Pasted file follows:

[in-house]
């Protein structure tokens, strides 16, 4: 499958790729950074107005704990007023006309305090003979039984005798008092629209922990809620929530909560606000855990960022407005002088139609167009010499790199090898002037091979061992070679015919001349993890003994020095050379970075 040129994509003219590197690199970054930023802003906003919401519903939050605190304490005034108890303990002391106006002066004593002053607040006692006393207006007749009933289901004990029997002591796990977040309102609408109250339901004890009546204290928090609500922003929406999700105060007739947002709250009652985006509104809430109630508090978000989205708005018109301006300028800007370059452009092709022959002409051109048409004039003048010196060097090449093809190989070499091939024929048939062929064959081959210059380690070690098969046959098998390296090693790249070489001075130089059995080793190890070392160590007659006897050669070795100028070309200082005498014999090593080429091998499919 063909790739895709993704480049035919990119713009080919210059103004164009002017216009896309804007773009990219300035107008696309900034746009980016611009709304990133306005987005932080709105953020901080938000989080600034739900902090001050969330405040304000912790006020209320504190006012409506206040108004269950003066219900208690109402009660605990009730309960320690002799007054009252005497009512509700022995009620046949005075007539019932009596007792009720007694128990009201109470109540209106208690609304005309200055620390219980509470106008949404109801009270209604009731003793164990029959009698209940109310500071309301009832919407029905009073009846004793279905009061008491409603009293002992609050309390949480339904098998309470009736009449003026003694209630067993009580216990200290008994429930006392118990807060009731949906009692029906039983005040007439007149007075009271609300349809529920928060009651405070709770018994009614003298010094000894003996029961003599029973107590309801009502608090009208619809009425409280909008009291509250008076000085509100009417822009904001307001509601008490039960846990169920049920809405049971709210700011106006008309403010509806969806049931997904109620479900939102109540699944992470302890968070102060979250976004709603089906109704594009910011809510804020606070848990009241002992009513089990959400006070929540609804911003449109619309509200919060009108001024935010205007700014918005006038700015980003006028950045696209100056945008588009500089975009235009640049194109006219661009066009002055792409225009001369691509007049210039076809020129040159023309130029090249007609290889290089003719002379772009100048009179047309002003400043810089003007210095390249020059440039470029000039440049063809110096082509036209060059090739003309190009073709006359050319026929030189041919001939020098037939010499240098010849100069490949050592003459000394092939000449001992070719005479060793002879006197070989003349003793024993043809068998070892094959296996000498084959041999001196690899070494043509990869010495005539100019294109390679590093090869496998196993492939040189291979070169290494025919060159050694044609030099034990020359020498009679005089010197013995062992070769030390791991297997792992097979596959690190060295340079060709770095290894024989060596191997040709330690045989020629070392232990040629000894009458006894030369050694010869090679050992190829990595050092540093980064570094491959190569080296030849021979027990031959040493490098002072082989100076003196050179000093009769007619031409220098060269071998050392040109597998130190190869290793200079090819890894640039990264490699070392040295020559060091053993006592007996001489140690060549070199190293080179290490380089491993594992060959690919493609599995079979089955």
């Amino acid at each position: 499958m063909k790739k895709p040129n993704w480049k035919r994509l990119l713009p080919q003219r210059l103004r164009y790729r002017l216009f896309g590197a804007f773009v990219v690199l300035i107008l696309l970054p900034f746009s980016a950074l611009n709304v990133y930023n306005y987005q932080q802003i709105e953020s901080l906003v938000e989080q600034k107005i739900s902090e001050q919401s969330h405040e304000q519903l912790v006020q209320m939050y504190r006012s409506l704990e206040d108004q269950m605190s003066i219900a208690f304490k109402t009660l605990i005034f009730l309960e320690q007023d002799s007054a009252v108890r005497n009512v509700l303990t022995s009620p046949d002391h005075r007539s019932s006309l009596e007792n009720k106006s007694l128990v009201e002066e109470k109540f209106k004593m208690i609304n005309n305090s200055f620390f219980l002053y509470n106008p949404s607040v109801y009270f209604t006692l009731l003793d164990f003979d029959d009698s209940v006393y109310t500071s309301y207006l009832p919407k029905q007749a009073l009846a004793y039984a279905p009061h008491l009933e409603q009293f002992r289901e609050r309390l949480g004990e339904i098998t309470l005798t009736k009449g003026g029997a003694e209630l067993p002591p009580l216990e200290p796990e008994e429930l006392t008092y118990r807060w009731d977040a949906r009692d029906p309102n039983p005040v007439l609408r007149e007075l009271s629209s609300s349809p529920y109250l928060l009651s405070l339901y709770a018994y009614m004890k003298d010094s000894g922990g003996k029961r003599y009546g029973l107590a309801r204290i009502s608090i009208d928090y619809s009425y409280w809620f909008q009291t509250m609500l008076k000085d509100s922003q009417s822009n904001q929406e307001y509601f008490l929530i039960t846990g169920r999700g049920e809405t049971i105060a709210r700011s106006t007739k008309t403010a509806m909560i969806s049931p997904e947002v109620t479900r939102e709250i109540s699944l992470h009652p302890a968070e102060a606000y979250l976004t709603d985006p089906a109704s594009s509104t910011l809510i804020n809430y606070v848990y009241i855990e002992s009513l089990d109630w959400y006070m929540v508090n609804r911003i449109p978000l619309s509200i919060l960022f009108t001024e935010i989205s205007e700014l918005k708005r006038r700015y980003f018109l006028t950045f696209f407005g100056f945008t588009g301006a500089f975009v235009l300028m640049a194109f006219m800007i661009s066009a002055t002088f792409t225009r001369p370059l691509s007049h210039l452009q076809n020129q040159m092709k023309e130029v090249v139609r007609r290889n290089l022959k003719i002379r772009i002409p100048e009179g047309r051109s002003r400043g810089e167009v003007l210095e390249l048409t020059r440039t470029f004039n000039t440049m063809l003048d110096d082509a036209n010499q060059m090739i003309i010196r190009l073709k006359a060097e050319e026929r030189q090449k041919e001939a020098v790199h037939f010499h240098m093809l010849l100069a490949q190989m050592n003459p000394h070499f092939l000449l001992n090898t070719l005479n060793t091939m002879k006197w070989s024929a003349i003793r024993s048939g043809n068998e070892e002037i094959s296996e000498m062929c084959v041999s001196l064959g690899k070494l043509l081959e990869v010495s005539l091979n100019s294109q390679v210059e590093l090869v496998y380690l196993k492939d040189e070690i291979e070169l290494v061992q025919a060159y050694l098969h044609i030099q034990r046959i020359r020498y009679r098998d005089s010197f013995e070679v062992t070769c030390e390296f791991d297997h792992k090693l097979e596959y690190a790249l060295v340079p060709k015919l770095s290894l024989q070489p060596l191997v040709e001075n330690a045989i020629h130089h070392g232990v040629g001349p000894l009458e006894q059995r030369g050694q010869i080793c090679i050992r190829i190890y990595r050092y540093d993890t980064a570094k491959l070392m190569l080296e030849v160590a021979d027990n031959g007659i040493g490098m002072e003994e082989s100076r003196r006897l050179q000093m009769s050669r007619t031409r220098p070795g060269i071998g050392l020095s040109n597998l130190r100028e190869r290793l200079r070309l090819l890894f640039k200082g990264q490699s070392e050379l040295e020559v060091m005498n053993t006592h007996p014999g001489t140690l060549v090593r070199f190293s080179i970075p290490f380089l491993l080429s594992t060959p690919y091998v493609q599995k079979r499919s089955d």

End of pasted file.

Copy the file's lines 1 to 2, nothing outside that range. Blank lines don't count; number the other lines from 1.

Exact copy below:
[in-house]
């Protein structure tokens, strides 16, 4: 499958790729950074107005704990007023006309305090003979039984005798008092629209922990809620929530909560606000855990960022407005002088139609167009010499790199090898002037091979061992070679015919001349993890003994020095050379970075 040129994509003219590197690199970054930023802003906003919401519903939050605190304490005034108890303990002391106006002066004593002053607040006692006393207006007749009933289901004990029997002591796990977040309102609408109250339901004890009546204290928090609500922003929406999700105060007739947002709250009652985006509104809430109630508090978000989205708005018109301006300028800007370059452009092709022959002409051109048409004039003048010196060097090449093809190989070499091939024929048939062929064959081959210059380690070690098969046959098998390296090693790249070489001075130089059995080793190890070392160590007659006897050669070795100028070309200082005498014999090593080429091998499919 063909790739895709993704480049035919990119713009080919210059103004164009002017216009896309804007773009990219300035107008696309900034746009980016611009709304990133306005987005932080709105953020901080938000989080600034739900902090001050969330405040304000912790006020209320504190006012409506206040108004269950003066219900208690109402009660605990009730309960320690002799007054009252005497009512509700022995009620046949005075007539019932009596007792009720007694128990009201109470109540209106208690609304005309200055620390219980509470106008949404109801009270209604009731003793164990029959009698209940109310500071309301009832919407029905009073009846004793279905009061008491409603009293002992609050309390949480339904098998309470009736009449003026003694209630067993009580216990200290008994429930006392118990807060009731949906009692029906039983005040007439007149007075009271609300349809529920928060009651405070709770018994009614003298010094000894003996029961003599029973107590309801009502608090009208619809009425409280909008009291509250008076000085509100009417822009904001307001509601008490039960846990169920049920809405049971709210700011106006008309403010509806969806049931997904109620479900939102109540699944992470302890968070102060979250976004709603089906109704594009910011809510804020606070848990009241002992009513089990959400006070929540609804911003449109619309509200919060009108001024935010205007700014918005006038700015980003006028950045696209100056945008588009500089975009235009640049194109006219661009066009002055792409225009001369691509007049210039076809020129040159023309130029090249007609290889290089003719002379772009100048009179047309002003400043810089003007210095390249020059440039470029000039440049063809110096082509036209060059090739003309190009073709006359050319026929030189041919001939020098037939010499240098010849100069490949050592003459000394092939000449001992070719005479060793002879006197070989003349003793024993043809068998070892094959296996000498084959041999001196690899070494043509990869010495005539100019294109390679590093090869496998196993492939040189291979070169290494025919060159050694044609030099034990020359020498009679005089010197013995062992070769030390791991297997792992097979596959690190060295340079060709770095290894024989060596191997040709330690045989020629070392232990040629000894009458006894030369050694010869090679050992190829990595050092540093980064570094491959190569080296030849021979027990031959040493490098002072082989100076003196050179000093009769007619031409220098060269071998050392040109597998130190190869290793200079090819890894640039990264490699070392040295020559060091053993006592007996001489140690060549070199190293080179290490380089491993594992060959690919493609599995079979089955």